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Does physical activity reduce the risk of developing peptic ulcers?
  1. Yiling Cheng1,
  2. Caroline A Macera2,
  3. Dorothy R Davis1,
  4. Steven N Blair3
  1. 1School of Public Health, University of South Carolina, Columbia, SC, USA
  2. 2National Center for Chronic Disease Prevention and Health Promotion, Centers for Disease Control and Prevention, Atlanta, GA, USA
  3. 3Division of Epidemiology, Cooper Institute for Aerobics Research, Dallas, TX 75230, USA
  1. Correspondence to: Dr C A Macera, Centers for Disease Control and Prevention, 4770 Buford Hwy, NE, Mailstop K-46, Atlanta, GA 30341, USA


Background—Although Helicobacter pylori has been identified as a major cause of chronic gastritis, not all infected patients develop ulcers, suggesting that other factors such as lifestyle may be critical to the development of ulcer disease.

Aim—To investigate the role physical activity may play in the incidence of peptic ulcer disease.

Methods—The subjects were men (8529) and women (2884) who attended the Cooper Clinic in Dallas between 1970 and 1990. The presence of gastric or duodenal ulcer disease diagnosed by a doctor was determined from a mail survey in 1990. Subjects were classified into three physical activity groups according to information provided at the baseline clinic visit (before 1990): active, those who walked or ran 10 miles or more a week; moderately active, those who walked or ran less than 10 miles a week or did another regular activity; the referent group consisting of those who reported no regular physical activity.

Results—With the use of gender specific proportional hazards regression models that could be adjusted for age, smoking, alcohol use, body mass index, and self reported tension, active men were found to have a significant reduction in risk for duodenal ulcers (relative hazard (95% confidence interval) for the active group was 0.38 (0.15 to 0.94) and 0.54 (0.30 to 0.96) for the moderately active group). No association was found between physical activity and gastric ulcers for men or for either type of ulcer for women.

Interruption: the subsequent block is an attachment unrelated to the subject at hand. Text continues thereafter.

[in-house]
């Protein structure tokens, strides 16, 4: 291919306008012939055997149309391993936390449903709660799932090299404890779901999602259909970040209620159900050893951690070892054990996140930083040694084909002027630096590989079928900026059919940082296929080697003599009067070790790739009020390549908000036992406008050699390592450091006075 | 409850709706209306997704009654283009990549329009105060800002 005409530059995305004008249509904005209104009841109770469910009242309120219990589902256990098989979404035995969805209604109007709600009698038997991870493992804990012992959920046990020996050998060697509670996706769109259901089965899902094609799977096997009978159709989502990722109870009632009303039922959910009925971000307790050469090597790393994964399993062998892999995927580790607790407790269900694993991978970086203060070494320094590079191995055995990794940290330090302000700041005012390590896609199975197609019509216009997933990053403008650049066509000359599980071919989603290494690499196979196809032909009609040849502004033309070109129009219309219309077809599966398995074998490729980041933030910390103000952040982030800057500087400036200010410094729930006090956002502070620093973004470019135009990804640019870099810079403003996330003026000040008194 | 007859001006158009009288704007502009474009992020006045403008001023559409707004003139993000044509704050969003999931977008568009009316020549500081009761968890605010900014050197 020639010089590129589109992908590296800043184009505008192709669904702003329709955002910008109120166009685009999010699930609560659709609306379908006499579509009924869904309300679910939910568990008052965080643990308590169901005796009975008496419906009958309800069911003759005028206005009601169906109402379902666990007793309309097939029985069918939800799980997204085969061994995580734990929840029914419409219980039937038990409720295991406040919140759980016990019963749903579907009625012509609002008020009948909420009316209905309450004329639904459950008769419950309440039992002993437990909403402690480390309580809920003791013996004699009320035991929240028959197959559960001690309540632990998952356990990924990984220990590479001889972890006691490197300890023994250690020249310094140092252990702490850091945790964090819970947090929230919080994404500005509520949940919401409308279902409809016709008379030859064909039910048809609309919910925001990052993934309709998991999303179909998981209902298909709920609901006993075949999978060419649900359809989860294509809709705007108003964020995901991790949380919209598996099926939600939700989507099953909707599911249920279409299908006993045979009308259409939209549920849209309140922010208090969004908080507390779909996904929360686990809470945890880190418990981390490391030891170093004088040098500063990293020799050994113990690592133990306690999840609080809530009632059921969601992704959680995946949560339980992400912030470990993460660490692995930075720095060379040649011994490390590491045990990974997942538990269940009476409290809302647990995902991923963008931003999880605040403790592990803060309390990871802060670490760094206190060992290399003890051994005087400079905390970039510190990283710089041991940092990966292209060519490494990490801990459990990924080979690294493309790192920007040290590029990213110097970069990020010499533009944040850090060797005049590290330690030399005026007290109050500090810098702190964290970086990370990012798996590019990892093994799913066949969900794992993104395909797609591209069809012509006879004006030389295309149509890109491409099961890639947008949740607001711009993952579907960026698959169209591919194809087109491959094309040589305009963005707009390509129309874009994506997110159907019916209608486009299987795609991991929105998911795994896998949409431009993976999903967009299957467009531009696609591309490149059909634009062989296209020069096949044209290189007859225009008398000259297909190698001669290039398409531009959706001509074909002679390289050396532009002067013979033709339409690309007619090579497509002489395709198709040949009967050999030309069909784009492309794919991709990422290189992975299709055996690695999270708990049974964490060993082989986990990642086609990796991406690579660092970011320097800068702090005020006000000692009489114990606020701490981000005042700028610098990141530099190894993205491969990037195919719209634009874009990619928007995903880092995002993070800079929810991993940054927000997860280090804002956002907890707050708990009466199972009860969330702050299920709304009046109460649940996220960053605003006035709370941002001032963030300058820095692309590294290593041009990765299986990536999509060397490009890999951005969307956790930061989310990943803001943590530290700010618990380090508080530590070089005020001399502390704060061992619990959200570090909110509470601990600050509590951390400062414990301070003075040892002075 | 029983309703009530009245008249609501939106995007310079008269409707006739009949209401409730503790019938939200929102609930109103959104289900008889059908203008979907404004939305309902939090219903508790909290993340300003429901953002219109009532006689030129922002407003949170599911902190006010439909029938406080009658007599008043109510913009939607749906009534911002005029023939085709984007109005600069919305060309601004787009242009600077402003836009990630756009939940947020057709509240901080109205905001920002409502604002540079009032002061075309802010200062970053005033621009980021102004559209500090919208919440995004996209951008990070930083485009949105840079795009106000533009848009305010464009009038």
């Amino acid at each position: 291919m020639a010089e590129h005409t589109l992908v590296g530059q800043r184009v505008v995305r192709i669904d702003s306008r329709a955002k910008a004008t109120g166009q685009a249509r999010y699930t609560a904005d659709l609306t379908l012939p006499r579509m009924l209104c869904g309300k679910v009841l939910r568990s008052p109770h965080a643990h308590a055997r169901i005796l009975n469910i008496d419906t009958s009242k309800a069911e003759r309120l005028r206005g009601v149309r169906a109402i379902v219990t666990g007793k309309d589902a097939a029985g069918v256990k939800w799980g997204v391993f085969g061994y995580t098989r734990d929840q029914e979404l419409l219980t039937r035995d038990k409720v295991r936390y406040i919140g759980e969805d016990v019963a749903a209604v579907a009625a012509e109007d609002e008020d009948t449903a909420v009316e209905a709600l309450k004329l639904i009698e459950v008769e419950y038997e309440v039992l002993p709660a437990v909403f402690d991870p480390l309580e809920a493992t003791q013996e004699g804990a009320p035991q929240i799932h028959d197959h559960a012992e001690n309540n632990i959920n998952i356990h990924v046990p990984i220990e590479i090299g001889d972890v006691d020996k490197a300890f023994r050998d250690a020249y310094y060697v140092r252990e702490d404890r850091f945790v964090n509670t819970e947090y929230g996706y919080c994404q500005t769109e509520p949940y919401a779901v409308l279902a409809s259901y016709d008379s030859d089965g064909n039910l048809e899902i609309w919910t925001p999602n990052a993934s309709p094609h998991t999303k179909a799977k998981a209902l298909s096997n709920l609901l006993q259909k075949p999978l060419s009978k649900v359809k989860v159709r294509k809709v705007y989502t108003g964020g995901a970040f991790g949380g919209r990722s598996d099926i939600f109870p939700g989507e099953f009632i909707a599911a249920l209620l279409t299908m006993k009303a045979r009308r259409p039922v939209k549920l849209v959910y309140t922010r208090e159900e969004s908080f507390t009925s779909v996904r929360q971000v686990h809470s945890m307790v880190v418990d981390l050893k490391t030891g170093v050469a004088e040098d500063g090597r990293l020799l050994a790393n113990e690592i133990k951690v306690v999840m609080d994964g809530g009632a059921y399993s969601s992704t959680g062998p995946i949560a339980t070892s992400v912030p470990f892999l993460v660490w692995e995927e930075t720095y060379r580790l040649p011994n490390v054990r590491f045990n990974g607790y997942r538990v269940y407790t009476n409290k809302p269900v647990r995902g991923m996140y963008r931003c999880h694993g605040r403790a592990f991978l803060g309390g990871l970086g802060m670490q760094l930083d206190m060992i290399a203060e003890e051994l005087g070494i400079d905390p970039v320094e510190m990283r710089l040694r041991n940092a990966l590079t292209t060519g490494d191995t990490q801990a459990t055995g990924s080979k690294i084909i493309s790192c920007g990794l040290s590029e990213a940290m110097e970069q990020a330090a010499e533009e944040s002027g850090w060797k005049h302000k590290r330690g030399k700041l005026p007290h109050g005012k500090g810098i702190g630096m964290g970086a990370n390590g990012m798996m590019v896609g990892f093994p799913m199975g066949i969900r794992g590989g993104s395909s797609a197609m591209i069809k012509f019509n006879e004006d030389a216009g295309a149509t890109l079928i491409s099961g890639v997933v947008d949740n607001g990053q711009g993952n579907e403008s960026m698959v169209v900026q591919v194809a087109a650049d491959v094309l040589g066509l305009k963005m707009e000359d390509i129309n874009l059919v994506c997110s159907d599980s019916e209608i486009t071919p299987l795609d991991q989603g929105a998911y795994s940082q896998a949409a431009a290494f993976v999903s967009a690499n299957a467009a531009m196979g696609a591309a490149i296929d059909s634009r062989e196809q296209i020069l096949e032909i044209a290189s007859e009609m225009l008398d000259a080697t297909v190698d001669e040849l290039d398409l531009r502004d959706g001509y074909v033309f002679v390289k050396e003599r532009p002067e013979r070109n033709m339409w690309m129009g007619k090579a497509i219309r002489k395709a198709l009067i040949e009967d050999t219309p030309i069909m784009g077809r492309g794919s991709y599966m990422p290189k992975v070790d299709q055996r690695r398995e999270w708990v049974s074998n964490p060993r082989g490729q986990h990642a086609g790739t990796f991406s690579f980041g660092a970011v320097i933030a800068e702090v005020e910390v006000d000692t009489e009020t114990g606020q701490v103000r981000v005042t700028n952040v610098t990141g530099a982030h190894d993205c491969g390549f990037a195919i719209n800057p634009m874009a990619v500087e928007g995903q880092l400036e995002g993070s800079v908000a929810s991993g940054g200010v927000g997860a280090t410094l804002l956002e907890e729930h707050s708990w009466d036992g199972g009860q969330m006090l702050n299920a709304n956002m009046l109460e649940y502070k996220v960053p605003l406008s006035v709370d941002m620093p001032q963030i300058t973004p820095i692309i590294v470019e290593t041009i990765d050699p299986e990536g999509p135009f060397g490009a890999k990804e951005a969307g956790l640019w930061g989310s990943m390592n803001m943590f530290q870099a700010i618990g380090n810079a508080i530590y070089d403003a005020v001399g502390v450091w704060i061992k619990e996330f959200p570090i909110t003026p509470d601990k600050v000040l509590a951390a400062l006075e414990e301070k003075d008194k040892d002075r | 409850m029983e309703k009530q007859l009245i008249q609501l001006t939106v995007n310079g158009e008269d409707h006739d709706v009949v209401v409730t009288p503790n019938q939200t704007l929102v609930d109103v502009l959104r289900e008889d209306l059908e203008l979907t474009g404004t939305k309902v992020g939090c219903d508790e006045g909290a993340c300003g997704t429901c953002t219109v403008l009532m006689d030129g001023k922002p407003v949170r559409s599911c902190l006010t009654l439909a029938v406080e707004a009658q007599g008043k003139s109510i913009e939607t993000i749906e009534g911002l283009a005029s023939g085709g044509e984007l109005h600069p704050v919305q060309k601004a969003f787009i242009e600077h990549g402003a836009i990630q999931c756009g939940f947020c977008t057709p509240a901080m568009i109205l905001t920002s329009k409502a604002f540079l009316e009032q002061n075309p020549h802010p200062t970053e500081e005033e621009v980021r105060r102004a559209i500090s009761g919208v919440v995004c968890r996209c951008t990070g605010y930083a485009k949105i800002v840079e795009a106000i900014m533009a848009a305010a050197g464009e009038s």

Conclusions—Physical activity may provide a non-pharmacological method of reducing the incidence of duodenal ulcers among men.

  • alcohol
  • duodenal
  • exercise
  • gastric
  • ulcer
  • risk factors
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Take home message

Physical activity has numerous health benefits and may also represent a cost effective approach to the prevention of peptic ulcers. Furthermore, at the levels observed in this study among the moderately active group (walking or jogging less than 10 miles a week), possible adverse effects—for example, injuries—are minimised. However, in the general population, only about one third of adults undertake this much physical activity. Strategies to promote safe walking, jogging, and cycling may benefit many aspects of health in addition to the cardiovascular and musculoskeletal systems.

Peptic ulcer disease is one of the most common disorders affecting the digestive system. In 1989, 10% of adult residents of the United States (an estimated 18 million people) reported ever having had ulcer disease diagnosed by a doctor, and about one third of those reported having an ulcer within the preceding year.1 Since Marshall and Warren2 suggested that Helicobacter pylori may play a role in gastritis associated diseases, it has been confirmed that H pylori infection is the major cause of chronic gastritis throughout the world. Exposure to H pylori occurs in childhood and is common in many areas of the world. In the United States, the prevalence of H pylori infection is higher among blacks and among those in low education and low income groups, indicating that socioeconomic conditions may affect exposure.3

Although H pylori infection is common world wide, only a minority of infected patients develop ulcers.4,5 A variety of host factors or cofactors, other than H pylori, are probably critical to the development of peptic ulcer disease in infected people.5–9 Besides H pylori, smoking, alcohol consumption, and psychological stress have been identified as risk factors (or cofactors) for peptic ulcer disease,9–11 suggesting that, even if H pylori is causal for some types of peptic ulcer disease, other factors may play an important contributing role.6–8

Although physical activity has been shown to provide numerous benefits for psychological and physical health,12 studies of the effect of physical activity on the development of peptic ulcer disease, controlling for psychological tension, have not been reported. Physical activity could possibly affect peptic ulcer disease through several biological mechanisms including: (a) enhancing the immune system's ability to neutralise the effects of H pylori; (b) reducing excess acid secretion; (c) improving a person's ability to cope with stressful situations. The purpose of this study is to explore the relation between physical activity and peptic ulcer disease among men and women, controlling for age, smoking habits, alcohol use, body mass index, and psychological tension.